Perspex origami from Sarah King of Norwich University of the Arts.
Straight away I will confess that it’s really a bit arbitrary what is determined textile design and what is surface pattern in my blogs about this years New Designers show. Print design by it’s very nature can be applied to so many different mediums, which no doubt explains the plethora of courses that now prefer to call themselves Surface Design.
At University of Huddersfield surface designer Marte Bless Liland had made a layered panel out of multiple acrylic shapes. Laser cutting reigns supreme these days, so it’s rare to find something that stands out from the crowd but these certainly caught my eye. She hopes that these will be used as room dividers. I can certainly see them in a high end interiors magazine.
Moving upstairs Sarah Jane King from Norwich University of the Arts had pole position to showcase her perspex laser cut shapes. With a nod and a wink to Fred Butler these iridescent covered shapes move and meld like those paper origami shapes you played with as a child. Conceptually very eye catching.
At the back Nicole Anson‘s work caught my eye because of her unique use of colour – peaches and lime greens and copper and steel. Her geometric origami lantern shades with foil and flock stood out against the background prints, inspired by tribal feathers (not pineapples, as I wrongly guessed). I think she has graduated from De Montfort University.
Rebecca Rawlings from Bradford School of the Arts & Media was inspired by Kitchen Sink Dramas to create a range of designs to lighten the mood of the most mundane of jobs: tea towels, crockery and runners covered with a cast of odd but engaging characters.
Her friend Chevonne McKenzie had created some humorous characters too…inspired by genetic modification. Some of these have been made into gigantic duvet covers and I suggested she should write some children’s books to go with them. Or get someone else to write the stories and provide the illustration. There’s nothing like a tie in for good marketing.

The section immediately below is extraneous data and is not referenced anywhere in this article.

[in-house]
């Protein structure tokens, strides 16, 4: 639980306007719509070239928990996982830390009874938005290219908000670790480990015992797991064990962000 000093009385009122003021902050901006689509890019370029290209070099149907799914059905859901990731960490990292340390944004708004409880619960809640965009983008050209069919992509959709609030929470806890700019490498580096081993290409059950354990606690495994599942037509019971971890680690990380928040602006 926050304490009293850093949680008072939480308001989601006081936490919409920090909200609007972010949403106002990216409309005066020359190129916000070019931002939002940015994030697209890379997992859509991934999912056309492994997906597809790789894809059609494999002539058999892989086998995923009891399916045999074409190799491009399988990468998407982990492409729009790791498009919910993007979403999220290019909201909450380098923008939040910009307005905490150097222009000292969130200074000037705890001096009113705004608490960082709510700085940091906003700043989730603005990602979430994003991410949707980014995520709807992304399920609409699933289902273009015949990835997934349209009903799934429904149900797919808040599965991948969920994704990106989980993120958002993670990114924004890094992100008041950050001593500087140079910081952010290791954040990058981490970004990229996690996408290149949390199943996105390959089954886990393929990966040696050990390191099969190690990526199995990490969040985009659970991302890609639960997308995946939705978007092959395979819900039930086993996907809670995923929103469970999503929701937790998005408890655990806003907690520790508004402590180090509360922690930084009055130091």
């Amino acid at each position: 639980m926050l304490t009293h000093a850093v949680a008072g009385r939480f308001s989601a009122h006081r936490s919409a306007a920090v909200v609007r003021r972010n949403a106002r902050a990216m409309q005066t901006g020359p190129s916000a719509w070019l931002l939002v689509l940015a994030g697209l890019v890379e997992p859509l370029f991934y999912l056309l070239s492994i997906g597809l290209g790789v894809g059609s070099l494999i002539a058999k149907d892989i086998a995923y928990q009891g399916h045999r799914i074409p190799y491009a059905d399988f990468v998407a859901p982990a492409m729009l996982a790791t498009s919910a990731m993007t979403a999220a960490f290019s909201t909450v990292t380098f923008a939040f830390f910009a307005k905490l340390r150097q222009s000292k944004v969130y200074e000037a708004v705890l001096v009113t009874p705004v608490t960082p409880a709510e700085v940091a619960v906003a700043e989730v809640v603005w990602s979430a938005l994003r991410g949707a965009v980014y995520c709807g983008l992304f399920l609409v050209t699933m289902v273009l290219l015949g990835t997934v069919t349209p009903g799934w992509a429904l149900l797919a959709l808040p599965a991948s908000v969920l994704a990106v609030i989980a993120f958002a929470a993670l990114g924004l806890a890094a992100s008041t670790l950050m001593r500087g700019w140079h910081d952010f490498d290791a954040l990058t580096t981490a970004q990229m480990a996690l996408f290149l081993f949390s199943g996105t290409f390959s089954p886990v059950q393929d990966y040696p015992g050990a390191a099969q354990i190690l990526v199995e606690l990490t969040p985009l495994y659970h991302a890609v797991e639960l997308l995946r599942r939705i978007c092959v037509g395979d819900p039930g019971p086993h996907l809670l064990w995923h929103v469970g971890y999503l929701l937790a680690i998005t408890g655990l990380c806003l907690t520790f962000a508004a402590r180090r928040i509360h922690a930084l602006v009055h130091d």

I do have to say at this point that I think there is no excuse for graduates not to be online – professional websites don’t have to cost a fortune if you chose a template (see my previous blog post) and blogs, twitter and tumblr cost nothing at all to set up… I know I hammer this point home all the time but it’s worth repeating. So props to Chevonne for setting up a new blog so quickly on my recommendation – go check it. And so has Rebecca Rawlings, click here.
Also from LCC, Rachel Powell had made a whole host of very commercially viable etched lampshades… she’s had loads of press interest and I’m not surprised. She was also very savvy: at the ready with a press pack including her twitter feed and photos on a cd… and as soon as she heard that I tweet she gave me a special little laser cut birdie.
Very very clever. Follow House of Hermit on Twitter.
Natasha Lawless was on hand to demonstrate her innovative wall coverings, which work in tandem with a projection that moves across the 2D design. She’s working on a wall size version for commercial application. Her layered pictures were also beautiful.
Read about the best Textile Designers at New Designers here. More to come: Jewellery, Ceramics and Glass, and Contemporary Craft.
Bradford School of the Arts & Media, Chevonne McKenzie, Children's, De Montfort University, Fred Butler, Iridescent, Kitchen Sink Dramas, Lampshades, Laser Cutting, LCC, London College of Communication, Marte Bless Liland, Metallic, Natasha Lawless, New Designers, Nicole Anson, Norwich University of the Arts, Perspex, projection, Rachel Powell, Rebecca Rawlings, Sarah King, surface design, Surface Pattern, Suzie Scott, Textile Design, Tribal, twitter, University of Huddersfield, Wall Coverings, Wall dividers
- New Designers 2011 Part One: Textile Design Graduate Show Review
- New Designers 2012 Printed Textiles and Surface Design Graduates: part three
- New Designers 2012 Printed Textiles and Surface Design Graduates: part one
- New Designers 2015: Abstract Textiles and Surface Design
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